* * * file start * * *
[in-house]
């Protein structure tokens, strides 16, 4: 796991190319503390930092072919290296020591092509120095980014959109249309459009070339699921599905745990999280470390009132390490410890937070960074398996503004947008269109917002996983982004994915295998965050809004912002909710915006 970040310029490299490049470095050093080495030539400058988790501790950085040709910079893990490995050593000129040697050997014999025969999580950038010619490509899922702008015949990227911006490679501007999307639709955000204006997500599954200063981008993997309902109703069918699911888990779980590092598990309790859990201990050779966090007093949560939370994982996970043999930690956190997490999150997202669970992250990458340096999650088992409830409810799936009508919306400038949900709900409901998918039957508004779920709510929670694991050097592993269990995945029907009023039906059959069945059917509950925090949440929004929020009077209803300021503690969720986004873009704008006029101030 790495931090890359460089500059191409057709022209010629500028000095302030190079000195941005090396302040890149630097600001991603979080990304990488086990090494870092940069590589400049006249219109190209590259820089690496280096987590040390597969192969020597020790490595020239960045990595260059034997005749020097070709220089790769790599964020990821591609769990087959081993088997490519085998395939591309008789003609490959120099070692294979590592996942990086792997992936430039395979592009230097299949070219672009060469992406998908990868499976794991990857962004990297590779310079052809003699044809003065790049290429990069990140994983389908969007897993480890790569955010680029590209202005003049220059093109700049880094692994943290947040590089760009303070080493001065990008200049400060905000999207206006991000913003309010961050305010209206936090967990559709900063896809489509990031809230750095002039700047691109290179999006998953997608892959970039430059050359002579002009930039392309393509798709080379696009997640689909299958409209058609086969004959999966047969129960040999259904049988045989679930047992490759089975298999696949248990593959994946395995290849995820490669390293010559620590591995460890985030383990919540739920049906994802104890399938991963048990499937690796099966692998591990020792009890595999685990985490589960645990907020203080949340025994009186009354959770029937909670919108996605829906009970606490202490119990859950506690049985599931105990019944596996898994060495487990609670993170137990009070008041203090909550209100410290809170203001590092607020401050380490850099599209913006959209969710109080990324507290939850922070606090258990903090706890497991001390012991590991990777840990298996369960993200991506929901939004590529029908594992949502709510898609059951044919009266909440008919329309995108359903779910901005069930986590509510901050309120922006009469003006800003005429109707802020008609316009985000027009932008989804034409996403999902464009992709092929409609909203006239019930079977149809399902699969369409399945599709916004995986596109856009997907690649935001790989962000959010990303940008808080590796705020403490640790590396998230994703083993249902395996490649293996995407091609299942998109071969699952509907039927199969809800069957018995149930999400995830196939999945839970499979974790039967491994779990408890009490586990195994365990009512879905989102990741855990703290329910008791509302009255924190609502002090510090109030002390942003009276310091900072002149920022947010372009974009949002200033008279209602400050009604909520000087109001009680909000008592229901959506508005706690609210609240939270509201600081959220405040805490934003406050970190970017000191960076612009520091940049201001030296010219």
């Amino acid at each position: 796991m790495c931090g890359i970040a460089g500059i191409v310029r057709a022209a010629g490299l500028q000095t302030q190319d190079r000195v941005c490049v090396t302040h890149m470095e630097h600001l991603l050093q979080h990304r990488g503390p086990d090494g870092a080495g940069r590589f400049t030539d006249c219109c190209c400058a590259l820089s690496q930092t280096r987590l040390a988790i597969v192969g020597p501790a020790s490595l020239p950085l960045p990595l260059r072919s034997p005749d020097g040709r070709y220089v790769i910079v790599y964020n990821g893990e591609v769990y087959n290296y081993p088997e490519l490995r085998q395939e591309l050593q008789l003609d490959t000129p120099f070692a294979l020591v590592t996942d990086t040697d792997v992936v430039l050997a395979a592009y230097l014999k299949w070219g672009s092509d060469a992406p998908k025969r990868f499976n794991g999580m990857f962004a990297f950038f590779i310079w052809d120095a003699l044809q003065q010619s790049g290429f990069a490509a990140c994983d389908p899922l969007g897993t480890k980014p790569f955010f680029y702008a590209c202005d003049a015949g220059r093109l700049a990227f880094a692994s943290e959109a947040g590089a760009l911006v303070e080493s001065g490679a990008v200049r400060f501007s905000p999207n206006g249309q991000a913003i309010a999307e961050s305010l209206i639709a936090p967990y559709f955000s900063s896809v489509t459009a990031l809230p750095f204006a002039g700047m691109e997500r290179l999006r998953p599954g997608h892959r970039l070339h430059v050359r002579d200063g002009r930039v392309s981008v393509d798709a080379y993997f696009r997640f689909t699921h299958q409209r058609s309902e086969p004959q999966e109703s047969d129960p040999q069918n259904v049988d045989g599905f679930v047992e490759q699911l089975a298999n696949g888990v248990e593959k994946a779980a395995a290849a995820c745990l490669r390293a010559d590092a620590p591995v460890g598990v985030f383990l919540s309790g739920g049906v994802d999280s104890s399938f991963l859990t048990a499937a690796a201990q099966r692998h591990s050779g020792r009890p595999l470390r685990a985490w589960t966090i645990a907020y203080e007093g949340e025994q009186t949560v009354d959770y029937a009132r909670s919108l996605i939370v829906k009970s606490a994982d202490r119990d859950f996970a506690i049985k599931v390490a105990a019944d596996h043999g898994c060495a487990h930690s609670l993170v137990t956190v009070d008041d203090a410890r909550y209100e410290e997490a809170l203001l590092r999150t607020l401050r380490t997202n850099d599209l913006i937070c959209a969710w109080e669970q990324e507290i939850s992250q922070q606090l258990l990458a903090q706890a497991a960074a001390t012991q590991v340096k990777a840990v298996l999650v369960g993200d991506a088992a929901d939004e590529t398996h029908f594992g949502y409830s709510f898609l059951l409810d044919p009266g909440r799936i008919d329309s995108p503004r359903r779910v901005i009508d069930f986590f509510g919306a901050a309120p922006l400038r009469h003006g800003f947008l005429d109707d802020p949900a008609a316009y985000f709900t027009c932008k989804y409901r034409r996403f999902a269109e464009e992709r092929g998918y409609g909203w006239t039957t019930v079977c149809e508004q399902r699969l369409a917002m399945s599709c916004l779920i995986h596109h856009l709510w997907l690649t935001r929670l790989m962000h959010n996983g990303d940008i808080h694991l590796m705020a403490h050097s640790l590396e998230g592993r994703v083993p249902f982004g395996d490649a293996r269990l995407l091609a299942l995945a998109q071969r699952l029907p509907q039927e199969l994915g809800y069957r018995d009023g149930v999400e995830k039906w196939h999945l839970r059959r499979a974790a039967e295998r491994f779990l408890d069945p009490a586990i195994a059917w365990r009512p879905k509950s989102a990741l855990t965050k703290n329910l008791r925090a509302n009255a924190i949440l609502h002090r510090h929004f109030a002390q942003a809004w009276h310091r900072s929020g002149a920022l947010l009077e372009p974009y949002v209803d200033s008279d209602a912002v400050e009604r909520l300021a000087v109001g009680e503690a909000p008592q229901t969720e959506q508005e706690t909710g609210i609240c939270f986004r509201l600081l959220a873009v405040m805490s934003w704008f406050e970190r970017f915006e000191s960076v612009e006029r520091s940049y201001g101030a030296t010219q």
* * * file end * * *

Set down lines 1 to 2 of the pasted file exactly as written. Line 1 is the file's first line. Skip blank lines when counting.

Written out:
[in-house]
């Protein structure tokens, strides 16, 4: 796991190319503390930092072919290296020591092509120095980014959109249309459009070339699921599905745990999280470390009132390490410890937070960074398996503004947008269109917002996983982004994915295998965050809004912002909710915006 970040310029490299490049470095050093080495030539400058988790501790950085040709910079893990490995050593000129040697050997014999025969999580950038010619490509899922702008015949990227911006490679501007999307639709955000204006997500599954200063981008993997309902109703069918699911888990779980590092598990309790859990201990050779966090007093949560939370994982996970043999930690956190997490999150997202669970992250990458340096999650088992409830409810799936009508919306400038949900709900409901998918039957508004779920709510929670694991050097592993269990995945029907009023039906059959069945059917509950925090949440929004929020009077209803300021503690969720986004873009704008006029101030 790495931090890359460089500059191409057709022209010629500028000095302030190079000195941005090396302040890149630097600001991603979080990304990488086990090494870092940069590589400049006249219109190209590259820089690496280096987590040390597969192969020597020790490595020239960045990595260059034997005749020097070709220089790769790599964020990821591609769990087959081993088997490519085998395939591309008789003609490959120099070692294979590592996942990086792997992936430039395979592009230097299949070219672009060469992406998908990868499976794991990857962004990297590779310079052809003699044809003065790049290429990069990140994983389908969007897993480890790569955010680029590209202005003049220059093109700049880094692994943290947040590089760009303070080493001065990008200049400060905000999207206006991000913003309010961050305010209206936090967990559709900063896809489509990031809230750095002039700047691109290179999006998953997608892959970039430059050359002579002009930039392309393509798709080379696009997640689909299958409209058609086969004959999966047969129960040999259904049988045989679930047992490759089975298999696949248990593959994946395995290849995820490669390293010559620590591995460890985030383990919540739920049906994802104890399938991963048990499937690796099966692998591990020792009890595999685990985490589960645990907020203080949340025994009186009354959770029937909670919108996605829906009970606490202490119990859950506690049985599931105990019944596996898994060495487990609670993170137990009070008041203090909550209100410290809170203001590092607020401050380490850099599209913006959209969710109080990324507290939850922070606090258990903090706890497991001390012991590991990777840990298996369960993200991506929901939004590529029908594992949502709510898609059951044919009266909440008919329309995108359903779910901005069930986590509510901050309120922006009469003006800003005429109707802020008609316009985000027009932008989804034409996403999902464009992709092929409609909203006239019930079977149809399902699969369409399945599709916004995986596109856009997907690649935001790989962000959010990303940008808080590796705020403490640790590396998230994703083993249902395996490649293996995407091609299942998109071969699952509907039927199969809800069957018995149930999400995830196939999945839970499979974790039967491994779990408890009490586990195994365990009512879905989102990741855990703290329910008791509302009255924190609502002090510090109030002390942003009276310091900072002149920022947010372009974009949002200033008279209602400050009604909520000087109001009680909000008592229901959506508005706690609210609240939270509201600081959220405040805490934003406050970190970017000191960076612009520091940049201001030296010219």